Confirmed: Head of ISIS In Afghanistan Killed In Raid By 50 U.S. Special Ops, 40 Afghan Commandos
U.S. and Afghan officials revealed Sunday that the head of ISIS in Afghanistan, Abdul Hasib has been confirmed dead as a result of a join U.S. and Afghan operation carried out on April 27th. The raid was carried out by 50 U.S. Army Rangers which are part of Army Special Operations and 40 Afghan commandos.
A Pentagon spokesperson previously said that Hasib was most likely killed but there has been no confirmation until now.
Hasib’s predecessor, Hafiz Saeed Khan was killed in a U.S. drone strike.
The 90 troops were dropped by helicopter into Nangarhar Province, close to where the U.S. MOAB, or “mother of all bombs,” was dropped on April 13. Upon landing the Rangers were met with heavy fire and called in air support from drones, Apache helicopters, F-16s and an AC-130. Gen. John Nicholson said in a statement that “This successful joint operation is another important step in our relentless campaign to defeat ISIS-K in 2017,” and continued, ‘This is the second ISIS-K emir we have killed in nine months, along with dozens of their leaders and hundreds of their fighters.”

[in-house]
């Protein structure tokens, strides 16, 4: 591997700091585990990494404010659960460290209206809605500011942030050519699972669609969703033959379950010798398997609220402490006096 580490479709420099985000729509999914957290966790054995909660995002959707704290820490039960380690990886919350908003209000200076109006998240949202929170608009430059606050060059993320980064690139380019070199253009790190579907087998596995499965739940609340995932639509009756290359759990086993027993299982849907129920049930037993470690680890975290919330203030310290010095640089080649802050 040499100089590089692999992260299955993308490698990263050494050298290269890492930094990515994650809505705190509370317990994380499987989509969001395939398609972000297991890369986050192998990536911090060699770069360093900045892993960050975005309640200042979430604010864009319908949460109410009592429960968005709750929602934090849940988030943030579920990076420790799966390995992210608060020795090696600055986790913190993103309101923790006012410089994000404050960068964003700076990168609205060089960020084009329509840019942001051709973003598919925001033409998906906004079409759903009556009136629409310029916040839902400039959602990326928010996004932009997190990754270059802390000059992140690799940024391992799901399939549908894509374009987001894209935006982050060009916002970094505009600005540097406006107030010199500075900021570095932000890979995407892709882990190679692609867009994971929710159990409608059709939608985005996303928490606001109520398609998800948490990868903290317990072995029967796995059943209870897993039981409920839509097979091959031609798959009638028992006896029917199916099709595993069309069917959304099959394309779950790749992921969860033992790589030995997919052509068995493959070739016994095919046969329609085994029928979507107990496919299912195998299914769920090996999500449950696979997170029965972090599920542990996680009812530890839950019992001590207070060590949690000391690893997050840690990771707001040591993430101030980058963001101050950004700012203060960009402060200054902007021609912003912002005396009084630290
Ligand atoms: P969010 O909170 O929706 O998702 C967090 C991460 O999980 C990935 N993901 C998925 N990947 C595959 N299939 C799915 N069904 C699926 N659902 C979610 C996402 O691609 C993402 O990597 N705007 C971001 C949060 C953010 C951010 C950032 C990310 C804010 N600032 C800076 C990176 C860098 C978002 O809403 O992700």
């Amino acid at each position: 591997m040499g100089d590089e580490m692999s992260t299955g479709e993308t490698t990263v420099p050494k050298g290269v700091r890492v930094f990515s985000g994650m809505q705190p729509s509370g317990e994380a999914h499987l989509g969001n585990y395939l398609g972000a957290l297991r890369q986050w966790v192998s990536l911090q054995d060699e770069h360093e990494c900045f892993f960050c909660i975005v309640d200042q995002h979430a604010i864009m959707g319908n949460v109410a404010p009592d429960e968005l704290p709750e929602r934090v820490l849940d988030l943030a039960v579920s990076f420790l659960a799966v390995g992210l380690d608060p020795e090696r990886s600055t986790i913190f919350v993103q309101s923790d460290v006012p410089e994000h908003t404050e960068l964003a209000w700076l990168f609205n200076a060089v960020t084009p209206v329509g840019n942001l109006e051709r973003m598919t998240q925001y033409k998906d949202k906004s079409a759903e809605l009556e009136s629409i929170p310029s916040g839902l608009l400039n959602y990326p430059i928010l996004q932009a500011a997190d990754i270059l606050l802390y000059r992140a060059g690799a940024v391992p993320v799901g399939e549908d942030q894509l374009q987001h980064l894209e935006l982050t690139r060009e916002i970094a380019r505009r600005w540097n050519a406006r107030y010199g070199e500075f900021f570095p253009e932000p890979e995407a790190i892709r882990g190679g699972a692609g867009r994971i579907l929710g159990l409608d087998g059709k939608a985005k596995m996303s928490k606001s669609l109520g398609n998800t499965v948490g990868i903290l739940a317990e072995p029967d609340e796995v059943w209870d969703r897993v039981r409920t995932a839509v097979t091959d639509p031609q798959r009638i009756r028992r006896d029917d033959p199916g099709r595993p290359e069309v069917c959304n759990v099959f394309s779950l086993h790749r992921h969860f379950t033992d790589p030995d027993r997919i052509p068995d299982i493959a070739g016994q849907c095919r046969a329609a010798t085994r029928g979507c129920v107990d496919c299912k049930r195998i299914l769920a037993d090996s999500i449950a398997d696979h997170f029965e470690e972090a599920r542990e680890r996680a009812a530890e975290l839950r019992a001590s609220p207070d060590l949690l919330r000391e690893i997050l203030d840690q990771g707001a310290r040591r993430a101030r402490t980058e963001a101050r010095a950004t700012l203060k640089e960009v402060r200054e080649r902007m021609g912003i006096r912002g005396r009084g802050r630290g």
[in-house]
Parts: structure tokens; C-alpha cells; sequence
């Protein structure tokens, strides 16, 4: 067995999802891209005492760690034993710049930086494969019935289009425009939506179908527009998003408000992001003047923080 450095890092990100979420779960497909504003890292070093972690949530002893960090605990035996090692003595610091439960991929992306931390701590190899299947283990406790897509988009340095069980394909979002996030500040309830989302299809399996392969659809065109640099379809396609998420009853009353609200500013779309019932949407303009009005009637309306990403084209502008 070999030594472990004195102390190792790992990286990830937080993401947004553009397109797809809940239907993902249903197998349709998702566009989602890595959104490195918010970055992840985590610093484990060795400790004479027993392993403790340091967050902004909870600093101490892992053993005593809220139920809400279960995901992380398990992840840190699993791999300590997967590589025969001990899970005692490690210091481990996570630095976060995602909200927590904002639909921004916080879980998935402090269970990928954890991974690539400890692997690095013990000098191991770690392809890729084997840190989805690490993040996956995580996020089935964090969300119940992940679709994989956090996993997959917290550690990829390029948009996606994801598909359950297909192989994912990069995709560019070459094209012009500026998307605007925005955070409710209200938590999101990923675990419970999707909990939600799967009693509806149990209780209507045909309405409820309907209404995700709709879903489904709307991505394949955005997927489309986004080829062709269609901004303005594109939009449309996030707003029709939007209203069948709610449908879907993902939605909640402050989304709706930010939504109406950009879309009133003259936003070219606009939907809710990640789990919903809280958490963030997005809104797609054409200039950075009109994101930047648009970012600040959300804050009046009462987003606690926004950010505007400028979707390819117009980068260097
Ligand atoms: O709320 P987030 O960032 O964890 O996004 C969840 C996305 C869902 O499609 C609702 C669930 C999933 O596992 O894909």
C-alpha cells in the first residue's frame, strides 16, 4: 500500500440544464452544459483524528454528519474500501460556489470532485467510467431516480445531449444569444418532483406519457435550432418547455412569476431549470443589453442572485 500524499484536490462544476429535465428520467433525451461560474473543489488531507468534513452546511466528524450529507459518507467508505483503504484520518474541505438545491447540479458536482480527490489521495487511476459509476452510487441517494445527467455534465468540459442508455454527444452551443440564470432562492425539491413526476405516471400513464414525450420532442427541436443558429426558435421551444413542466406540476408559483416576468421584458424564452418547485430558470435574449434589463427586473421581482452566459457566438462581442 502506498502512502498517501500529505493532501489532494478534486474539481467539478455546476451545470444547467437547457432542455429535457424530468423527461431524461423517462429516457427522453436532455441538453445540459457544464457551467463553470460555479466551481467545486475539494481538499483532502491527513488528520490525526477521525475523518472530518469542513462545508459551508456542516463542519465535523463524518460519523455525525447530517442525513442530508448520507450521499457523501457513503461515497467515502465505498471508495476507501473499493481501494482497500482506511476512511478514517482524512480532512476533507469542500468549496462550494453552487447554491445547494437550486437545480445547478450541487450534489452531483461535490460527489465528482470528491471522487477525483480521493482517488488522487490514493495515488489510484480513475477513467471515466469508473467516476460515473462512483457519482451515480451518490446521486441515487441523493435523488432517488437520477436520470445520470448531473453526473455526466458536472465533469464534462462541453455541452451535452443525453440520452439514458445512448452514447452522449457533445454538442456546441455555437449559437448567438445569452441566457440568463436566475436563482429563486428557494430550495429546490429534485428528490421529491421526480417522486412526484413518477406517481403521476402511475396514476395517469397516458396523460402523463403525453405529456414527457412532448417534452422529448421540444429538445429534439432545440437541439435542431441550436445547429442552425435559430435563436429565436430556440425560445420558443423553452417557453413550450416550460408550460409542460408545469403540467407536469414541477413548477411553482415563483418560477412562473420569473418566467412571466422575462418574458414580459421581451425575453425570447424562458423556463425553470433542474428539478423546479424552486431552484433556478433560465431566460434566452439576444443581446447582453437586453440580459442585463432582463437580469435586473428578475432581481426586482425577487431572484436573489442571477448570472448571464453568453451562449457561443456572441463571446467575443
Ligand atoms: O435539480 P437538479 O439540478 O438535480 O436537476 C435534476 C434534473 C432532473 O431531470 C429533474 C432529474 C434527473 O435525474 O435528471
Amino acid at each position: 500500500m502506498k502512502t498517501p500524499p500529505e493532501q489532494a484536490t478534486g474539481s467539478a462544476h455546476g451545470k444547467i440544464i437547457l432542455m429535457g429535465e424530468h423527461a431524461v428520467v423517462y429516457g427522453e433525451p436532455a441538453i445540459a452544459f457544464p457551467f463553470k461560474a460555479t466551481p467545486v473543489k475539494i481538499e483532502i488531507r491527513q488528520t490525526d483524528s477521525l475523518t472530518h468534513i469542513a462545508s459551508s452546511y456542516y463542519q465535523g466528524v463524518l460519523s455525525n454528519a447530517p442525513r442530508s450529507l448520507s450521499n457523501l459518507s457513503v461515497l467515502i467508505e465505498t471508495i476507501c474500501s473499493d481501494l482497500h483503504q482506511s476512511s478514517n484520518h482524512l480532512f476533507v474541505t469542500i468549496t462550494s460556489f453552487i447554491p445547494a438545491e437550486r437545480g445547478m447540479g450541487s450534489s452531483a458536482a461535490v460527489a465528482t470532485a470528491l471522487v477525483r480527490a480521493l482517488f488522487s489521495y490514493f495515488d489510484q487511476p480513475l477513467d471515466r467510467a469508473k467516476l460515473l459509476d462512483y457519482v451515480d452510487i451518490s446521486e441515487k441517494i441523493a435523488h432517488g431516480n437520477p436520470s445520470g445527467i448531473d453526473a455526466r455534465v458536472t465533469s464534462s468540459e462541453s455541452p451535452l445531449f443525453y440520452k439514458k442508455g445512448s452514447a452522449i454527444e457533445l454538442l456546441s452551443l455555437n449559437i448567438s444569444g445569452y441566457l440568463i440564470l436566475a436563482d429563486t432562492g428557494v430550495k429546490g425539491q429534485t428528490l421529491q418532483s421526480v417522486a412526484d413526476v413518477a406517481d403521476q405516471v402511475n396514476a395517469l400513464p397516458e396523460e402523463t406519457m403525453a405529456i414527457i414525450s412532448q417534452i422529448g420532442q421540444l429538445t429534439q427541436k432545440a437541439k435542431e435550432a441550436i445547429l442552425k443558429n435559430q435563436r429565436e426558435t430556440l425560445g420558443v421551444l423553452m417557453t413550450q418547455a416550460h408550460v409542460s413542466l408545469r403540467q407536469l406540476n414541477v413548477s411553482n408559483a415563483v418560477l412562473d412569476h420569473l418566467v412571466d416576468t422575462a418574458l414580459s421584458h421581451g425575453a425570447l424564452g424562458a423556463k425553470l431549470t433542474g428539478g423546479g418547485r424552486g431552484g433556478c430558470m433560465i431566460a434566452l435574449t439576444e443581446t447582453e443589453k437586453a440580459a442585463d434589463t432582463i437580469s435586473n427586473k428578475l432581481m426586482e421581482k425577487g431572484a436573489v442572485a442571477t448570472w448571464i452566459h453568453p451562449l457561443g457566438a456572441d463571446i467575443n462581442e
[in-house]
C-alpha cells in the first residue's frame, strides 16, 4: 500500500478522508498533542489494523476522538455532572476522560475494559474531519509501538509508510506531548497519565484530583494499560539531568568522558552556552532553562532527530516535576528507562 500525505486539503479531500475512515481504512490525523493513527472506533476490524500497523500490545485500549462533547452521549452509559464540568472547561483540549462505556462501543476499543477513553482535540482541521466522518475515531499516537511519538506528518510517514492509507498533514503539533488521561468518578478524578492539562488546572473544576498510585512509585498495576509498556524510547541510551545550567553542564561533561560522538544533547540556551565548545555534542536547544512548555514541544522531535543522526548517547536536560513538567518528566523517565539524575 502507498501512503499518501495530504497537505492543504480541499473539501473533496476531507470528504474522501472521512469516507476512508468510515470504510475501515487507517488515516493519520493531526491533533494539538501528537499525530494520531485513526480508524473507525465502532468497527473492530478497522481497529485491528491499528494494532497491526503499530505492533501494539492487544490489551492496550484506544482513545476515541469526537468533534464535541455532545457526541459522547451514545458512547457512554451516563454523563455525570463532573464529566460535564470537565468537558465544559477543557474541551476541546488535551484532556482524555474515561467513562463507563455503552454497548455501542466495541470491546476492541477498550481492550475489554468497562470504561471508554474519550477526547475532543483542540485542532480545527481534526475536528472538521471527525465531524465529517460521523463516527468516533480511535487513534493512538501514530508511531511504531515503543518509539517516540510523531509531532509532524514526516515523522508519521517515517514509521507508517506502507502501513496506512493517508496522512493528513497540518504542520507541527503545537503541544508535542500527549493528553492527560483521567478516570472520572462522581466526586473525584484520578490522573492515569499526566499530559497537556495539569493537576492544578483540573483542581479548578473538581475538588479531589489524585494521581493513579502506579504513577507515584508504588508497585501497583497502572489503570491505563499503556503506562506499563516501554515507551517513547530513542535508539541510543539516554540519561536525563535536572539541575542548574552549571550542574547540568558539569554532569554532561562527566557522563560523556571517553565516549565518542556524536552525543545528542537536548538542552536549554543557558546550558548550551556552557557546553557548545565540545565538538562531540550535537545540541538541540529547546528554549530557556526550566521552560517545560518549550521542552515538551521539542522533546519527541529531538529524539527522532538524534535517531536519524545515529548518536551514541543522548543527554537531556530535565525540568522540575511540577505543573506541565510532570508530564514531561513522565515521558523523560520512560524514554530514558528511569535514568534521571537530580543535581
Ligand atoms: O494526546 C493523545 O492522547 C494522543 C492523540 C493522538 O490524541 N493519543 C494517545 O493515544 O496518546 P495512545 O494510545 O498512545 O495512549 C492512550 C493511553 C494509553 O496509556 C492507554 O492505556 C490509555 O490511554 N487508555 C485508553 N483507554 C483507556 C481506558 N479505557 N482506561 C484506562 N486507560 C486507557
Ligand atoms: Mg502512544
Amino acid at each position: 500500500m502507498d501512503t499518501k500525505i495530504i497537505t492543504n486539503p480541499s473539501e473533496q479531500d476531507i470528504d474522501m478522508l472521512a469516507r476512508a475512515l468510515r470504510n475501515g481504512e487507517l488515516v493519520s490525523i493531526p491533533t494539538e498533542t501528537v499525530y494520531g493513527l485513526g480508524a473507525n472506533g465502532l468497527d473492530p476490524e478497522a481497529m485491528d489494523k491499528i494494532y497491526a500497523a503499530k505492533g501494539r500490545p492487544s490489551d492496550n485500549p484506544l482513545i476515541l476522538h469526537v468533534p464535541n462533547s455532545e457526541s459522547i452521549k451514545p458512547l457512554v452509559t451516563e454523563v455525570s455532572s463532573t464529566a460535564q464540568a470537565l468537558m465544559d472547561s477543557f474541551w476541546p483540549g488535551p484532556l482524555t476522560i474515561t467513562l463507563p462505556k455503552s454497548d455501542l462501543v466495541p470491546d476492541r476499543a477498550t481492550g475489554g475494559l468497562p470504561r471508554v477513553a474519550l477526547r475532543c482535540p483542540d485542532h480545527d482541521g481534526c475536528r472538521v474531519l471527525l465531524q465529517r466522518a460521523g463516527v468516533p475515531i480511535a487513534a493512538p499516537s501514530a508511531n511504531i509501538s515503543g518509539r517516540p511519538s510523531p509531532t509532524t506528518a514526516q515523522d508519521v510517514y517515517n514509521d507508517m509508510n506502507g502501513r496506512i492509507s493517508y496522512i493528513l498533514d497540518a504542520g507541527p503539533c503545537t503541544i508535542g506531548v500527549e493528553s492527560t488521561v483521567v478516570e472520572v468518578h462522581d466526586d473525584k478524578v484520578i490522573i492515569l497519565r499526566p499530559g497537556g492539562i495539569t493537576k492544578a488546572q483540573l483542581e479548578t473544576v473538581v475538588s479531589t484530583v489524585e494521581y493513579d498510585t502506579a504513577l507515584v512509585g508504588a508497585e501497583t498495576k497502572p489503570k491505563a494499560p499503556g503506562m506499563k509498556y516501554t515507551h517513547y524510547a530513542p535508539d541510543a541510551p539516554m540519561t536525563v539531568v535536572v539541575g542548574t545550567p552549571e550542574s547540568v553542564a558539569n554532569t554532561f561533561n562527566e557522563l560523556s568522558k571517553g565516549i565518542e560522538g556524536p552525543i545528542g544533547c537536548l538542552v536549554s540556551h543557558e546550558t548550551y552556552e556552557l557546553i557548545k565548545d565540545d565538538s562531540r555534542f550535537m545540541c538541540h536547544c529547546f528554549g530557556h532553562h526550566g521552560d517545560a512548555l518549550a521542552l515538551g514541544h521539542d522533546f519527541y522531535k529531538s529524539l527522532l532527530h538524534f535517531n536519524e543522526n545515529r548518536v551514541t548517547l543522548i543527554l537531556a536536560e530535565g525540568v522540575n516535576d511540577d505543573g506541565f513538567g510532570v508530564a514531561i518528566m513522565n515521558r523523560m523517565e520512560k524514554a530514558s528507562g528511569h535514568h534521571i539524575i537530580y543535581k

The statement said that 35 ISIS fighters and high ranking commanders were also killed in the raid.
It was previously reported that two Rangers, Sgt. Josh Rodgers and Sgt. Cameron Thomas were killed during the raid and the Pentagon is investigating whether they were killed by friendly fire or not.
On Twitter Sunday, President Ashraf Ghani’s Office confirmed Hasib’s death in the attack.
“He was responsible for ordering the attack on the 400-bed hospital in Kabul, kidnapped girls and beheaded elders in front of their families,” the President’s office said.
The hospital raid resulted in 30 deaths.